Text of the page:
We’ve got a real public awareness/education problem here:
A majority of Americans prefer cutting defense spending to reduce the federal deficit rather than taking money from public retirement and health programs, a Reuters/Ipsos poll released on Wednesday showed.
The poll found 51 percent of Americans support reducing defense spending, and only 28 percent want to cut Medicare and Medicaid health programs for the elderly and poor. A mere 18 percent back cuts in the Social Security retirement program.
The Medicare, Medicaid and Social Security programs, known as entitlements, and defense spending together account for about two-thirds of the $3.7 trillion federal budget, but they are not a major part of the debate in Congress over spending cuts.
Lawmakers are more focused on cutting so-called discretionary spending, but some experts say Congress will eventually need to cut entitlements to make a major dent in the country’s $1.6 trillion deficit and $14 trillion debt.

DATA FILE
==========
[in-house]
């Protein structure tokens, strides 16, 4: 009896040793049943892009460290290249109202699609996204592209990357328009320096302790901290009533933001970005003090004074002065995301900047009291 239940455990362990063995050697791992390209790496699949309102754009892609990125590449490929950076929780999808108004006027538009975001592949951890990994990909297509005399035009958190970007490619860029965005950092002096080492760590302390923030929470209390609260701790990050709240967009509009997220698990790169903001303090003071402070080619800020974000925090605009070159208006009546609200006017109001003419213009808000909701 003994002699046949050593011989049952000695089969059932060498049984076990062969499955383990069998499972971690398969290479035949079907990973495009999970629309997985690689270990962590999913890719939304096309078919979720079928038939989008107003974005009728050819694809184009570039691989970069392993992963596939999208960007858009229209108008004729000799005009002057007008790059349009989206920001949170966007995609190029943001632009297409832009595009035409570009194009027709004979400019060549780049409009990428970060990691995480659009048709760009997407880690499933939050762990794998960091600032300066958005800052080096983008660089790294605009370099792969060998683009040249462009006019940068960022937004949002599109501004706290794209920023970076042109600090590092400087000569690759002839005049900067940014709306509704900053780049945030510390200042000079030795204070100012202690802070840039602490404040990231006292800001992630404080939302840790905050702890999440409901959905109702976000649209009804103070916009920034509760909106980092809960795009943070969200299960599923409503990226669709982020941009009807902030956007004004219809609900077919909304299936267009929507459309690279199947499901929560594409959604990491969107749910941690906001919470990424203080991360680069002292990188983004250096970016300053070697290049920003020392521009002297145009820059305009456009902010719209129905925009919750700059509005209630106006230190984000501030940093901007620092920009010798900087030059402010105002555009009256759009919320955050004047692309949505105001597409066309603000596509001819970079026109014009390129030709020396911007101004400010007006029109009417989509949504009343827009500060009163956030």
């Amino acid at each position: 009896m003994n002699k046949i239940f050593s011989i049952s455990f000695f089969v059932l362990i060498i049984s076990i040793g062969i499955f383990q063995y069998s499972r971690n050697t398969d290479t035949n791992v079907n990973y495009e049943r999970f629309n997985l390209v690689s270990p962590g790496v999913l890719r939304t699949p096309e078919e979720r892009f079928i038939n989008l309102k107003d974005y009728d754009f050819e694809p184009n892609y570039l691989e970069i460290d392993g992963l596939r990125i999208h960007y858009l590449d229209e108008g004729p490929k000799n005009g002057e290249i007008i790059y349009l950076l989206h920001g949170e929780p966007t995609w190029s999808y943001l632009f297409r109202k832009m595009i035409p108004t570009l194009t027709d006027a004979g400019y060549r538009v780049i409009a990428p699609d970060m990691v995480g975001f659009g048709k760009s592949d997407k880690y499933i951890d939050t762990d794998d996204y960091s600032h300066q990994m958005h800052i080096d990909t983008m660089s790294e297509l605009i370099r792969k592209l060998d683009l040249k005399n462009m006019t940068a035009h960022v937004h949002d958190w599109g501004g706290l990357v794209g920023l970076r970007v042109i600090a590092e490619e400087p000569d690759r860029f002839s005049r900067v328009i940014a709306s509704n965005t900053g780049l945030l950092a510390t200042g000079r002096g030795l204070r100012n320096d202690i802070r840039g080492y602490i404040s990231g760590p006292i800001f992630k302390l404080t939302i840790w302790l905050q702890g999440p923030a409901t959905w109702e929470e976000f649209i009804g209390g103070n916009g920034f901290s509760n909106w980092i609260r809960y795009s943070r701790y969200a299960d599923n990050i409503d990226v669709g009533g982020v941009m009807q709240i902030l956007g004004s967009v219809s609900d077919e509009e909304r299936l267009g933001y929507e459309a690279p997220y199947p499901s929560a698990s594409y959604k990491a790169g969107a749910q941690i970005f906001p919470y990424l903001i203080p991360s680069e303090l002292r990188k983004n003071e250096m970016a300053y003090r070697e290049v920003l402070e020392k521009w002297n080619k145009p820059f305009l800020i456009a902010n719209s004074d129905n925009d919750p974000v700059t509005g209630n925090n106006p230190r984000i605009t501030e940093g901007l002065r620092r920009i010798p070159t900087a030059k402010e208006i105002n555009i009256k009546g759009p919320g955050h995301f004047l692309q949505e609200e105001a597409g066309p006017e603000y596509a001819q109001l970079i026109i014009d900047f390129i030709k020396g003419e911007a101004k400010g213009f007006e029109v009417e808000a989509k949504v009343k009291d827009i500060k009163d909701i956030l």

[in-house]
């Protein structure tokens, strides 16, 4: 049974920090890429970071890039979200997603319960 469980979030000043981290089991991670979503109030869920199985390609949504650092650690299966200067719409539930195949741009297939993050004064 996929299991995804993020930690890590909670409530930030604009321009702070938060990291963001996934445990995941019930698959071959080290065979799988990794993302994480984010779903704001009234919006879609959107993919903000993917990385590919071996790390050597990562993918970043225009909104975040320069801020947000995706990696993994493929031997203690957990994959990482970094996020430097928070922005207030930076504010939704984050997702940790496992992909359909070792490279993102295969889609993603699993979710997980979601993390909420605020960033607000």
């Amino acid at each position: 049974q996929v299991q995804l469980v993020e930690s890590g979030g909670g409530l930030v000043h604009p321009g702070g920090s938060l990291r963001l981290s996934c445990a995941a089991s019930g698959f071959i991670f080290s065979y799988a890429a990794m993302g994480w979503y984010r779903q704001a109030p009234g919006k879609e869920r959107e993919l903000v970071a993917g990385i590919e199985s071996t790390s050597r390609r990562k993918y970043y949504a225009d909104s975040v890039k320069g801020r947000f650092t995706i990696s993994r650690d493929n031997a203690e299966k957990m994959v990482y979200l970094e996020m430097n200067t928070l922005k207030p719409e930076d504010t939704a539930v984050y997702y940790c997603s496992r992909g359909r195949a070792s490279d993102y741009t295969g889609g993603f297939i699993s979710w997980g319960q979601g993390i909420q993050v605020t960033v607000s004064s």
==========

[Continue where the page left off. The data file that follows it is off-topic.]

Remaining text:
The poll suggests lawmakers could face political peril if they touch the popular health and retirement programs.
“People recognize that defense is a big part of the budget and they are more likely to want to cut things that don’t affect them directly,” said Ipsos pollster Cliff Young.
So you cut Defense and not entitlements. Take that farther; eliminate Defense and don’t touch entitlements. You still have a $1 trillion deficit. Look it up. The projected deficit is $1.6 trillion. the Defense budget request is for a little over $600 billion. Total discretionary spending is only $1.1 trillion.
Mandatory spending, on the other hand is $2.1 trillion. Mandatory spending is as follows:
- Social Security – $761 billion
- Medicare – $468 billion
- Medicaid – $269 billion
- TARP – $13 billion
- All other mandatory programs – $598 billion. These programs include Food Stamps, Unemployment Compensation, Child Nutrition and Tax Credits, Supplemental Security for the Disabled and Student Loans.
You can safely ignore, for the barest of moments, the fact that not one of these programs is Constitutional to see that no matter how much is cut from discretionary spending you cannot balance the budget, let alone begin paying off the debt. Add the Constitutional element back in and you cannot deny that Defense is a proper function of the Federal government.
Just like a home budget—cut the extra stuff first, then pare back on the necessities if still needed.